Growing Ledebouria marginata
Ledebouria marginata has many regional forms. Selection of the most attractive forms will be necessary for cultivation purposes. The species is easily cultivated both in the garden and in containers. Bulbs should be planted in a well-drained, organic-rich, loam soil, with some rough sand added for improved drainage. The addition of sifted kraal (cattle) manure, bone-meal and coarse sand, is beneficial. Plants kept in containers derive benefit from the use of clay or terracotta, which facilitates quicker drying of the soil after rain, as they dislike waterlogging, which usually causes root rot. They prefer a warm growing season, but can withstand very cold temperatures in winter. Plants should be kept in full sun to bring out the best leaf markings and colour. During the dry winter dormancy period, the pots should be moved out of the rain and placed in a dry, cool area with good air movement. Watering can commence at the onset of warmer weather (August to September in South Africa).
Propagation from seed is the best method of producing new plants. Seed must be sown fresh in spring or summer in deep seed trays filled with the sifted potting mixture detailed above. The seed can be sown on a firmly tamped surface and lightly covered with the same mixture, approximately 3 mm deep. The trays should be kept in a bright warm position out of direct sunlight and kept damp for between 2 to 3 weeks, until germination has commenced. Once the seedlings have emerged, watering can be reduced. The seedlings can remain in the seedling tray for a year or more, before being planted out at the beginning of their second or third growing season. Flowering size bulbs can be attained after 3 to 5 years.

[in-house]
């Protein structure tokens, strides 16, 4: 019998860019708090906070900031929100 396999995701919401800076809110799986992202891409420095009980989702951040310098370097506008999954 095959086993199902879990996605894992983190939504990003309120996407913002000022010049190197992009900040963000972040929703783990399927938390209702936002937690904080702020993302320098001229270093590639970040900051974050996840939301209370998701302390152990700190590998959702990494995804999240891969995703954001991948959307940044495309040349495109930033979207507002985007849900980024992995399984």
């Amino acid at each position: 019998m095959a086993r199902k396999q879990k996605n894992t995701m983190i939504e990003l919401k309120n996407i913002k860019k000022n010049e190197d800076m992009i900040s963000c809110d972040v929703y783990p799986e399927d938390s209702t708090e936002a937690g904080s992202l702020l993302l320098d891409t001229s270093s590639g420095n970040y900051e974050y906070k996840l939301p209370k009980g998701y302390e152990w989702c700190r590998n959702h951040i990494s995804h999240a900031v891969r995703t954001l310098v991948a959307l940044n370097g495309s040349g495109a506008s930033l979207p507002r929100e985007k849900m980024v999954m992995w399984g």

- Dictionary of botanical epithets. http://www.winternet.com/~chuckg/dictionary.html, accessed 22 June 2016.
- Hankey, A. 2011. Ledebouria Roth. PlantZAfrica. Internet 5 pp. http://pza.sanbi.org/ledebouria-genus, accessed 22 June 2016.
- Jessop, J.P. 1970. Studies in the bulbous Liliaceae in South Africa: 1. Scilla, Schizocarpus and Ledebouria. Journal of South African Botany 36(4): 233–266.
- Venter, S. 2008. Synopsis of the genus Ledebouria Roth (Hyacinthaceae) in South Africa. Herbertia 62: page range?.
Walter Sisulu National Botanical Garden
Plant Type: Bulb
SA Distribution: Free State, Gauteng, KwaZulu-Natal, Limpopo, Mpumalanga
Soil type: Clay, Loam
Flowering season: Spring, Early Summer
Flower colour: Green, Pink
Aspect: Full Sun
Gardening skill: Easy